D.C.’s Black Majority to End in 2014

Given demographic trends since 2000, the District of Columbia will no longer have a Black majority somewhere around 2014. That’s what I found after completing a simple projection using U.S. Census population data from the 1990 and 2000 census, and 2006 and 2007 American Community Survey population estimates. No matter the approach (trends since 1990 or 2000, projecting population numbers or percentages), every projection (using the best fit line) found somewhere around 2014 would be the turning point when D.C. would enter a new racial era where no major group could claim a majority.

Since 1990, the Black share of the D.C. population has fallen 11.2%. That decline was made up by increases in four other categories: White (6.2%), Asian (1.2%), other (2.2%), and two or more races (1.6%). The U.S. Census Bureau allowed respondents to select multiple races for the first time in 2000, and asks separate questions for race and ethnicity. Over the same time period, the percent reporting Hispanic ethnicity has increased 2.9%.

Here is the Census data, with projections for 2010 and 2014 calculated from the trends since 2000 only:

DC Population by Race

My projection finds the Hispanic population relatively slowly growing. But unlike the Black and White population, this group may be subject to unique external influences such as immigration policy and global economic patterns that may reduce the validity of this projection.

Hispanic Population

A couple comments about these numbers. First, they show relatively gradual and ongoing demographic shifts, not abrupt change that most seem to assume is happening. Despite massive investments in a tiny majority of the city’s neighborhoods, D.C. only recently stabilized its population, let alone began to add significant population. Second, since 1990 the city has lost 77,958 Blacks but only gained 30,665 Whites. Collectively, the groups other race, two or more races, and Asian gained almost as many over the same period, 28,979. Overall, from 1990 to 2007 the city shrank by 18,608 people. The declining Black majority thus has three main causes: Black flight, growing White population, AND growing other racial categories.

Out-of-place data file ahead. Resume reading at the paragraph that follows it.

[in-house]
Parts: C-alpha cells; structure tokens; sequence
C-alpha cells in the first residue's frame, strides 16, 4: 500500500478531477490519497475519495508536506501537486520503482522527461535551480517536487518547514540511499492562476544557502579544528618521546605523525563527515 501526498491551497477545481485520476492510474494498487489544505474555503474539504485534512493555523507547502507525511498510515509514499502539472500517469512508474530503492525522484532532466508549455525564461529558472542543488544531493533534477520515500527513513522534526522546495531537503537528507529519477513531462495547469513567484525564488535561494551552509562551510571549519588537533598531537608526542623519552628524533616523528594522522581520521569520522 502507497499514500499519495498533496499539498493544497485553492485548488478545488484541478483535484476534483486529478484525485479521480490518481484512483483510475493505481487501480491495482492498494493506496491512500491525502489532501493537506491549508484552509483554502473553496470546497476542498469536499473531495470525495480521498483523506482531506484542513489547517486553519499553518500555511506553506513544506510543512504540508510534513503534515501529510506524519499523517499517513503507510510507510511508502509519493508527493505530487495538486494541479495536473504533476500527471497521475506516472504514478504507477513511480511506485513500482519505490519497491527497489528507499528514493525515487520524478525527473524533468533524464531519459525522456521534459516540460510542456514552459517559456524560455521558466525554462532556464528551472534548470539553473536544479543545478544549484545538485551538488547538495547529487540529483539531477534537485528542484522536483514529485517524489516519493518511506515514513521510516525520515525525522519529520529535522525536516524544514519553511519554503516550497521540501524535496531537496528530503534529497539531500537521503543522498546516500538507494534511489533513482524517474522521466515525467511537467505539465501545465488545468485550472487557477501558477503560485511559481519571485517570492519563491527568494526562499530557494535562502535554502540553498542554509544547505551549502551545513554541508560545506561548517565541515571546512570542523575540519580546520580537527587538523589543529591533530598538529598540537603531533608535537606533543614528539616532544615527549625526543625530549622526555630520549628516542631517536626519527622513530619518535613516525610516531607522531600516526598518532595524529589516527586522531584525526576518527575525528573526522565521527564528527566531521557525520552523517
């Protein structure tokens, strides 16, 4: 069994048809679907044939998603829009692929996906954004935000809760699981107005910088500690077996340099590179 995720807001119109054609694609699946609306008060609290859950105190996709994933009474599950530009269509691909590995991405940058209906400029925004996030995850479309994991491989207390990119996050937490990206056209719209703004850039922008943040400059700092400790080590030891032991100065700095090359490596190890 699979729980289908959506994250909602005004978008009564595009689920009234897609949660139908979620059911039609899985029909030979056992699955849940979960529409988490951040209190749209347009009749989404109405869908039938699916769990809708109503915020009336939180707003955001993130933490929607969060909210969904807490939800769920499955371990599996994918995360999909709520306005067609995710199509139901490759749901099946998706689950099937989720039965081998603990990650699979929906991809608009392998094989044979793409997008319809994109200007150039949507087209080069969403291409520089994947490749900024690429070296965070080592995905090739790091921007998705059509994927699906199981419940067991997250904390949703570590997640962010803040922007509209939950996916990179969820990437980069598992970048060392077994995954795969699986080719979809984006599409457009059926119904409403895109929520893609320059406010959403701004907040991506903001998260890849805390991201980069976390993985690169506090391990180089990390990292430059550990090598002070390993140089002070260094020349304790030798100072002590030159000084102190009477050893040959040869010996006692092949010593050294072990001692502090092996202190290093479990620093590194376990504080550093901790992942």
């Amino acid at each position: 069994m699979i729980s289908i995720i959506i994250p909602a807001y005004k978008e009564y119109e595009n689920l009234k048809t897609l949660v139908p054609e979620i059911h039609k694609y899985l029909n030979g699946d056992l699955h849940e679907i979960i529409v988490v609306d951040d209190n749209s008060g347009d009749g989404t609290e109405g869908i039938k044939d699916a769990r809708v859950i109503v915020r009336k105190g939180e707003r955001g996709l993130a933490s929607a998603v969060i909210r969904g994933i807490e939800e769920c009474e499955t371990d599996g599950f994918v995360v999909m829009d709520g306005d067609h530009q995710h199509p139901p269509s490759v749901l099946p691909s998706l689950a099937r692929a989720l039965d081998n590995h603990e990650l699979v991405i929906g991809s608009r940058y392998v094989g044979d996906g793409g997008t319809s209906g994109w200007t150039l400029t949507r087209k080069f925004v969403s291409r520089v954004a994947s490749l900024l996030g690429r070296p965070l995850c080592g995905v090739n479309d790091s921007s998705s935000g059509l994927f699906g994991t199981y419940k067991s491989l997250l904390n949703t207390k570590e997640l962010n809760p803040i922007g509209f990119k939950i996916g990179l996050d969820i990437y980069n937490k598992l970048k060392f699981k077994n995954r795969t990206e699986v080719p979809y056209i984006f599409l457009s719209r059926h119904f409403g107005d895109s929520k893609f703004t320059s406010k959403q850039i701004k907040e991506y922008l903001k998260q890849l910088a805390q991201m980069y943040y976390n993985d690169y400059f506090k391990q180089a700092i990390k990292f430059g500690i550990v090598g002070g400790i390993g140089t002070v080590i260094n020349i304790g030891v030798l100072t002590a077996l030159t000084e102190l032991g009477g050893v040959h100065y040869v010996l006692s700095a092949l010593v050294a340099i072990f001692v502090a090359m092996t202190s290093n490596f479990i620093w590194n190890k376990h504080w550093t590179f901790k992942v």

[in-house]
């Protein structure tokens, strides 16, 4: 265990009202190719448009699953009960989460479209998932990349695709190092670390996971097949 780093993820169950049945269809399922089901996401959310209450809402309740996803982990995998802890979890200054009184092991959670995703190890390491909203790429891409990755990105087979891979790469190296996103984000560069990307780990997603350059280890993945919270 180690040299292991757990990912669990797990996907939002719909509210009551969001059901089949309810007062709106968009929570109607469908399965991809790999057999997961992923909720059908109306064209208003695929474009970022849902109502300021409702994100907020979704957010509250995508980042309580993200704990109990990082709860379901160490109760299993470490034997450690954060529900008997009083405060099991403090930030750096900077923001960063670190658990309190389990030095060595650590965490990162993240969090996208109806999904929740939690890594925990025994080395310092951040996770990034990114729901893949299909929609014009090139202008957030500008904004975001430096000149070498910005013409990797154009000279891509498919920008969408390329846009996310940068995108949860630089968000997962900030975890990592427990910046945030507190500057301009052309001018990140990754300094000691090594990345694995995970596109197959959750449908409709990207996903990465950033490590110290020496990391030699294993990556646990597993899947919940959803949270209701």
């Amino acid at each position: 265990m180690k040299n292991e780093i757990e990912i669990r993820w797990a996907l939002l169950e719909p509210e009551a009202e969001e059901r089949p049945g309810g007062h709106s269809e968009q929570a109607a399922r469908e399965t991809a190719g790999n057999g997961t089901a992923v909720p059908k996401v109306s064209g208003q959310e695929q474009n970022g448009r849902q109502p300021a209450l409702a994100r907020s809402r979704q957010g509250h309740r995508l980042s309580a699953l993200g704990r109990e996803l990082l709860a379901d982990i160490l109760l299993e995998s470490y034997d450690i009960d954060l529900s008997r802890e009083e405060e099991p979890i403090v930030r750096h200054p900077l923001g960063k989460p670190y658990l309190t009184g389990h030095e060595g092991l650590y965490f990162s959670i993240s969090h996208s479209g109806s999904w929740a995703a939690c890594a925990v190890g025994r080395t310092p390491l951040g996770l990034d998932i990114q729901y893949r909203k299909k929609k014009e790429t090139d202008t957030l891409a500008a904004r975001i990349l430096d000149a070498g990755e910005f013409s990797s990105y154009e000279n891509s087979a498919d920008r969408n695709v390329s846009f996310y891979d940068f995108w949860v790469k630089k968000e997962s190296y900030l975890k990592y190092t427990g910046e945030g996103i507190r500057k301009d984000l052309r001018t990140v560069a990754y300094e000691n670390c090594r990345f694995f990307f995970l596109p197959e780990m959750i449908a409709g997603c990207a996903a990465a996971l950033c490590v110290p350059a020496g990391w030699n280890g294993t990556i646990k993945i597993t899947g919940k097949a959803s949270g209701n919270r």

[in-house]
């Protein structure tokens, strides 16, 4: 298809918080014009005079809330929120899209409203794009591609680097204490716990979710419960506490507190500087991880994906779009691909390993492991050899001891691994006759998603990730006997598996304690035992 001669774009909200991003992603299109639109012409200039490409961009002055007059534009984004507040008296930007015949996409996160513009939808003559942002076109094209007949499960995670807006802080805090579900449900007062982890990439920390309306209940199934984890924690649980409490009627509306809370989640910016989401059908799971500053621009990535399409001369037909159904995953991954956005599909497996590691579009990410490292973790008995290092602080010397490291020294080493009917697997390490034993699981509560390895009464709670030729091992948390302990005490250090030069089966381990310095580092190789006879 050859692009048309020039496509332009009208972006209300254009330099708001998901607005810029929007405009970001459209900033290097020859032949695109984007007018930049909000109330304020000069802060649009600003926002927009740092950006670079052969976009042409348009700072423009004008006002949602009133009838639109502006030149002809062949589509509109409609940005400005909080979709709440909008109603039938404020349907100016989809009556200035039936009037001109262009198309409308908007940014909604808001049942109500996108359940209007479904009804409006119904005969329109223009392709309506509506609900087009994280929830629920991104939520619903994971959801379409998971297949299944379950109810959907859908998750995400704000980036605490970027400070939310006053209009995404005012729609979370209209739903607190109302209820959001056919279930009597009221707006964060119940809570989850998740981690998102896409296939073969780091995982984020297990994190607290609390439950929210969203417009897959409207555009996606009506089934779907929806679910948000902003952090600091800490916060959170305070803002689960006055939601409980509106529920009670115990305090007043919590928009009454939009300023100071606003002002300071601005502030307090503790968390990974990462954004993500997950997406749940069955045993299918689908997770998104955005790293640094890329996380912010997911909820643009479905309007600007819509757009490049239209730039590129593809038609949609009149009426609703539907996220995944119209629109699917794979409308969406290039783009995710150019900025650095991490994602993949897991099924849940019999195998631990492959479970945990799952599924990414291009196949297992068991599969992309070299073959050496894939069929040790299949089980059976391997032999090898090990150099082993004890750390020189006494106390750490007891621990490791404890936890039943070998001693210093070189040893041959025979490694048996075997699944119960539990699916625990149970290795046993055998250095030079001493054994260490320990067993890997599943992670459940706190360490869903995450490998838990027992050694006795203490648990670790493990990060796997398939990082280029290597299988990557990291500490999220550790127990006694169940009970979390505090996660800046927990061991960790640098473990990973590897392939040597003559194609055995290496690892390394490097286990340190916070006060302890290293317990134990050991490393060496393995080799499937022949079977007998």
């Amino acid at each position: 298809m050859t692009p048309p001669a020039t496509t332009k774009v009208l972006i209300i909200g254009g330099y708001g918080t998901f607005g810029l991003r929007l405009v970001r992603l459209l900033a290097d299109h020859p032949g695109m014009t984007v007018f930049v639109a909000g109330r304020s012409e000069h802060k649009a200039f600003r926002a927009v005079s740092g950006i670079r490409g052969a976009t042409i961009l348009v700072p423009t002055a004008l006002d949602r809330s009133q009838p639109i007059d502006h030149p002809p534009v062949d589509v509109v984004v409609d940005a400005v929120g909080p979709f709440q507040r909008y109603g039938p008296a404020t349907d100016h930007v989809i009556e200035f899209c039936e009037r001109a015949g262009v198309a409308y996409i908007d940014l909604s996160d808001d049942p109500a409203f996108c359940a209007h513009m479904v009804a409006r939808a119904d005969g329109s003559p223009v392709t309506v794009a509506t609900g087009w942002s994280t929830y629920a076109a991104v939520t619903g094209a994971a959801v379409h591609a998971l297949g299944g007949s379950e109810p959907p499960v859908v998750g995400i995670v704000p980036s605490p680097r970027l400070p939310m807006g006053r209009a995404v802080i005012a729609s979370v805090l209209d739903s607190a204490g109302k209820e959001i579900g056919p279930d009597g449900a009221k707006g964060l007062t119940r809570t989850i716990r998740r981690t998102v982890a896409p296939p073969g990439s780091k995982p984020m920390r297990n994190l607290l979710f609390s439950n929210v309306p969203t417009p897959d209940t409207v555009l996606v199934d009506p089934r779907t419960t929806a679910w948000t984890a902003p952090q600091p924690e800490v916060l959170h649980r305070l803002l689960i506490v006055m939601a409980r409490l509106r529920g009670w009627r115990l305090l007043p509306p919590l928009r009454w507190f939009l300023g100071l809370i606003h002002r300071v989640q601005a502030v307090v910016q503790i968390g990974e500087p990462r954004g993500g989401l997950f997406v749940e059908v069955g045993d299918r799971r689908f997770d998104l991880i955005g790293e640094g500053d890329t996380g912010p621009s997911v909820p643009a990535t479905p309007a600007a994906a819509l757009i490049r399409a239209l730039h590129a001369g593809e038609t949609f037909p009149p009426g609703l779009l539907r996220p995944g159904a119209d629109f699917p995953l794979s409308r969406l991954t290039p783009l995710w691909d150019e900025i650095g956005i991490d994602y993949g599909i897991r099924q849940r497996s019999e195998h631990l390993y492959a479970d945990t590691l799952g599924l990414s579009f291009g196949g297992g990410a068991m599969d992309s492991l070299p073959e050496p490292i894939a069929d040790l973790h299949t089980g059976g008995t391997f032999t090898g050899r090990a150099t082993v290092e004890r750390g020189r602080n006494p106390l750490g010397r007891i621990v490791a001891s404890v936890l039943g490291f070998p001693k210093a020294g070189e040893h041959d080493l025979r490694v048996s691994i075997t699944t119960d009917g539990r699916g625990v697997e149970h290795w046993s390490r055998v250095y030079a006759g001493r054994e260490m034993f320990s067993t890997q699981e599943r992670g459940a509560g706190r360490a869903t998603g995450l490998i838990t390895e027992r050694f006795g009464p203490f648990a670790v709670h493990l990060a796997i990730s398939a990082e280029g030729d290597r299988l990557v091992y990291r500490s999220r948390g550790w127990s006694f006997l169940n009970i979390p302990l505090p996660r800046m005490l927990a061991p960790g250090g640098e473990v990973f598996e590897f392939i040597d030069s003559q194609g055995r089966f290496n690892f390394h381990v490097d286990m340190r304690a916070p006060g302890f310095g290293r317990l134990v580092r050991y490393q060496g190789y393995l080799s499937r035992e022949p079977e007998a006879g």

Here’s the full table, including 2010 projections based on patterns since 2000:

1990 2000 2006 2007 2010
Black 399,604 343,312 322,105 321,646 310,613
White 179,667 176,101 200,395 210,332 221,657
American Indian 1,466 1,713 1,903 1,172 1,373
Asian 11,214 15,189 19,827 18,066 20,739
Other Race 14,949 21,950 28,127 27,591 30,898
Two Or More 0 13,446 8,970 9,485 10,833

Obviously, when the shift occurs it will have profound effects on the city. While I will refrain from making a judgment about what it will mean overall, I hope the analysis above shows it’s not primarily caused by any one factor, but several.

> NYTimes: “Washington’s Black Majority is Shrinking”
> W. Post: “D.C. May Be Losing Status As a Majority-Black City”

Author: Rob Goodspeed


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  3. What’s up with those “two or more races” numbers bouncing up and down? I understand the category didn’t exist in 1990, but the 2000-2006 drop seems odd and leads to a strange decrease in the 2007-2014 projections.

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